At the class this month we discussed some questions on writing. Should we plan out our stories, or just start writing? Both approaches are valid. There are terms used for the approaches – planners or pantsers. The meaning of planners is obvious. Pantsers are those who write “by the seat of their pants”. In other words, they have a vague idea and just start writing. The story takes its own path – it does not abide by any rules set down by the author. But this can happen to planners as well.
Another topic discussed was the practice of some authors to move around in time. This can only work if very well written. If not well written it can be either distracting or totally unreadable.
Often you can add just one letter to the start or end of a word to create a new word. Our challenge this month involved looking at a series of such pairs. For example, using the clues “You find lots of these in a book / Knights wield them” you find the answers “words/swords”.
For our written work to share with the class there were three prompts:
- Mind the gap
- Appearances are often deceiving
- The sound of shattering glass
Of the stories this month, the shattering glass seemed to be the most popular topic, although all were used. We had a romance writer being hacked by a wicked “ghost”, turning her books into pornography by subtly changing a letter or word. One of the shattering glass stories was a kangaroo entering an empty house; another was breaking of a “fine-cut, expensive, and satisfyingly heavy, Scotch glass”. There was even one using the “mind the gap” prompt that showed how many ways and places the term has been used. Another month of interesting and creative writing.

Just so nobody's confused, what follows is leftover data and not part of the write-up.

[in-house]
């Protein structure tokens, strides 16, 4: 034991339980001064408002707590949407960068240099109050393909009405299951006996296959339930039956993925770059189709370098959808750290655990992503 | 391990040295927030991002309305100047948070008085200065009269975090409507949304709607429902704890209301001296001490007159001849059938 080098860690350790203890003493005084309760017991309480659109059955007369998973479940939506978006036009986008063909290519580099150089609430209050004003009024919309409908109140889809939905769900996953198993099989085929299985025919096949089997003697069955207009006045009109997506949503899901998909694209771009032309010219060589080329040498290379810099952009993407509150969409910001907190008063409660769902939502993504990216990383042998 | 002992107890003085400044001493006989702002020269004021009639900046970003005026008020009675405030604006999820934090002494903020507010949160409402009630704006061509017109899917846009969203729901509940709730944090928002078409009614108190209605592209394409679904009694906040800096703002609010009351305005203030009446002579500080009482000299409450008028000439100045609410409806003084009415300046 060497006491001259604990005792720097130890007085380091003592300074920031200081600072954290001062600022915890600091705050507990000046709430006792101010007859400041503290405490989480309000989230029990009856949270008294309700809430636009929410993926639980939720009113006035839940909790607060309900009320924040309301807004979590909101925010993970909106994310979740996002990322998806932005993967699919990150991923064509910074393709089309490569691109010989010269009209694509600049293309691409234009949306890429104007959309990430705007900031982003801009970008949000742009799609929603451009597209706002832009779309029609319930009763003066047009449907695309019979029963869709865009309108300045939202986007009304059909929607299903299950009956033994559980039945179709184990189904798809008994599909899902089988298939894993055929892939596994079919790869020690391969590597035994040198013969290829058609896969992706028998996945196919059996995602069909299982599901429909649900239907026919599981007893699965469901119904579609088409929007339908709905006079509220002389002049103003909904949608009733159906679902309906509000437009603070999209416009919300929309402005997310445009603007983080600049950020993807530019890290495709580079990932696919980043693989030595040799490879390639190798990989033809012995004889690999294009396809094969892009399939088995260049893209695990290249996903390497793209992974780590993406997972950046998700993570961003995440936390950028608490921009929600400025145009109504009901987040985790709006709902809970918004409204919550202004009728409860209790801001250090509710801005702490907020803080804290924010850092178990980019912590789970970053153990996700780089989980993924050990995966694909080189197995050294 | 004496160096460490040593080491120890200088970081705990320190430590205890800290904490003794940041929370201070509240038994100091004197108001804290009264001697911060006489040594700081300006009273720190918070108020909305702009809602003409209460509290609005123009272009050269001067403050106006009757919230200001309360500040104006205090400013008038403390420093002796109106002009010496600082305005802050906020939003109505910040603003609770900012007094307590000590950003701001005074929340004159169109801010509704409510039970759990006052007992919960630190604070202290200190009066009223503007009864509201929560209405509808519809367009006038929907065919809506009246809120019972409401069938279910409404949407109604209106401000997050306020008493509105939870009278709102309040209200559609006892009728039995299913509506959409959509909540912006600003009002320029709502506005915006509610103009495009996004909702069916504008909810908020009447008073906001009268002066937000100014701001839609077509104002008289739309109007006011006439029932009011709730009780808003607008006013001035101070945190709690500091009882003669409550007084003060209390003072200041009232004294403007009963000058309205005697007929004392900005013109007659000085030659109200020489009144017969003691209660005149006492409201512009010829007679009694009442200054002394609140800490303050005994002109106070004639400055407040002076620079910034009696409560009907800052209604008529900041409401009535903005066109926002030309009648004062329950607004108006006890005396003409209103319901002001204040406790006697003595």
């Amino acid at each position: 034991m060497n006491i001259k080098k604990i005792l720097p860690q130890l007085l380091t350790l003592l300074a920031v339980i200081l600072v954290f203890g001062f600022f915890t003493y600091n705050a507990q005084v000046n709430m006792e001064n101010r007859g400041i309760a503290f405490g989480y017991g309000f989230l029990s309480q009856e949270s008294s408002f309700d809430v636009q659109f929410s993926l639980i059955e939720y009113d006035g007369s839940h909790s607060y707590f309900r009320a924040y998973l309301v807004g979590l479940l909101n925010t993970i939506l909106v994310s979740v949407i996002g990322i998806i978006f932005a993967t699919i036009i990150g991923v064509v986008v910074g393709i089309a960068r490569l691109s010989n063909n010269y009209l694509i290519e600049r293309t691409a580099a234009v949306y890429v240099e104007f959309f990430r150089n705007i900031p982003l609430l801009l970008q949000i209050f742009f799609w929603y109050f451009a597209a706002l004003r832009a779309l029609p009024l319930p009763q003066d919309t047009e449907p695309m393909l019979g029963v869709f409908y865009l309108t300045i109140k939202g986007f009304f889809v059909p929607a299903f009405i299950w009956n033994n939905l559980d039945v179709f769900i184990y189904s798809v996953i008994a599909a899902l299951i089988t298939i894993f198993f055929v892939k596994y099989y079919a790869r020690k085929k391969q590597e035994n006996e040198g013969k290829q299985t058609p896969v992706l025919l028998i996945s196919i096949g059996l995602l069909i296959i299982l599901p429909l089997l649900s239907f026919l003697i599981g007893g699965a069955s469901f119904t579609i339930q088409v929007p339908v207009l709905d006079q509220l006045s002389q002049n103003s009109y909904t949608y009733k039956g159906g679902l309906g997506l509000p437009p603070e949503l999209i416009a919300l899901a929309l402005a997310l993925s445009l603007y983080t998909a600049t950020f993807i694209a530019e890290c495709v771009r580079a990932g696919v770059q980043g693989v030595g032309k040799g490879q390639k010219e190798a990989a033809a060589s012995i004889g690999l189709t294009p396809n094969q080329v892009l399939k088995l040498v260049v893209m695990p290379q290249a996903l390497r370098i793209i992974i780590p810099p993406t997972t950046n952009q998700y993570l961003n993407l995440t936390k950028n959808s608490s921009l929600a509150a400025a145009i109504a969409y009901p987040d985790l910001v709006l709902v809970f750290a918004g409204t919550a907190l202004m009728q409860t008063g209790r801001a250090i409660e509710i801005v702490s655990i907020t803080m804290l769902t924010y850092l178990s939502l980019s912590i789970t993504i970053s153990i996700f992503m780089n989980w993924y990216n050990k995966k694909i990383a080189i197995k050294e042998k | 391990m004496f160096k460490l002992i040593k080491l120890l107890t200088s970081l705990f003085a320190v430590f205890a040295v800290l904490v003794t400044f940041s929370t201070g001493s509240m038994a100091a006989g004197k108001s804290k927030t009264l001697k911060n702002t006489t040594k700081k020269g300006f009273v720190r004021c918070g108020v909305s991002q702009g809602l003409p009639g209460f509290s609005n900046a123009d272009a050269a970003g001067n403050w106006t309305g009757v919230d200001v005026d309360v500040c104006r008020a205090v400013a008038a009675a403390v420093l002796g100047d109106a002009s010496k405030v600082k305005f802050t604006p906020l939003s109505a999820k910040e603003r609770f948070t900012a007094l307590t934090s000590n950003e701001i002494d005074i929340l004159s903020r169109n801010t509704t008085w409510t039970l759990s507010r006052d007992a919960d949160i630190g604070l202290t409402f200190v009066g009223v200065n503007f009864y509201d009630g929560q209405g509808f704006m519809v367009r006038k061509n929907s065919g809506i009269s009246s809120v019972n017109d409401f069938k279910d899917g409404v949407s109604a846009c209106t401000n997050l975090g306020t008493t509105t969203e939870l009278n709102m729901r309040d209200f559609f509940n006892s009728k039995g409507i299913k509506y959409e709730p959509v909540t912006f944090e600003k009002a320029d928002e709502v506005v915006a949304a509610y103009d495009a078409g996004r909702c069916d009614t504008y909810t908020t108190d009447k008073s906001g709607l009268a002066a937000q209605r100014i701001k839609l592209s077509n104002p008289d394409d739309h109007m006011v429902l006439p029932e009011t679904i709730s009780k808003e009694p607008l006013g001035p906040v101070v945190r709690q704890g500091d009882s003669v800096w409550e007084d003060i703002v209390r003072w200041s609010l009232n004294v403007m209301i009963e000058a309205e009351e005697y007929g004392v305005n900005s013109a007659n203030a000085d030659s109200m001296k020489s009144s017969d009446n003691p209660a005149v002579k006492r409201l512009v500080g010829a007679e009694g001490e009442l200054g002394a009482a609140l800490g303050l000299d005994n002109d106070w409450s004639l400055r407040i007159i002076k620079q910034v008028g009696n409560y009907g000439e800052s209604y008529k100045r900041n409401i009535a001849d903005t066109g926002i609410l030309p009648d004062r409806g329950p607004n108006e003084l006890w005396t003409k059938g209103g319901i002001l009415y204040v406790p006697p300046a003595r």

As well as the creative stories, we had a couple of pieces on writing. One was the use of body parts as idioms – ‘my brain hurts’, ‘apple of one’s eye’ and so on. The other was around how many people who write are loath to call themselves writers because they are unpublished. Actors, artists and musicians for example are proud to claim their skills, so why are writers not recognised in the same way as amateurs in the other arts.
The topics for our 11 July class are:
- The caravan slowed to a cumbersome stop
- She sat on the tram, unable to make eye contact
- I ran away from home when I was ten
And we are always ready to welcome new storytellers to the class.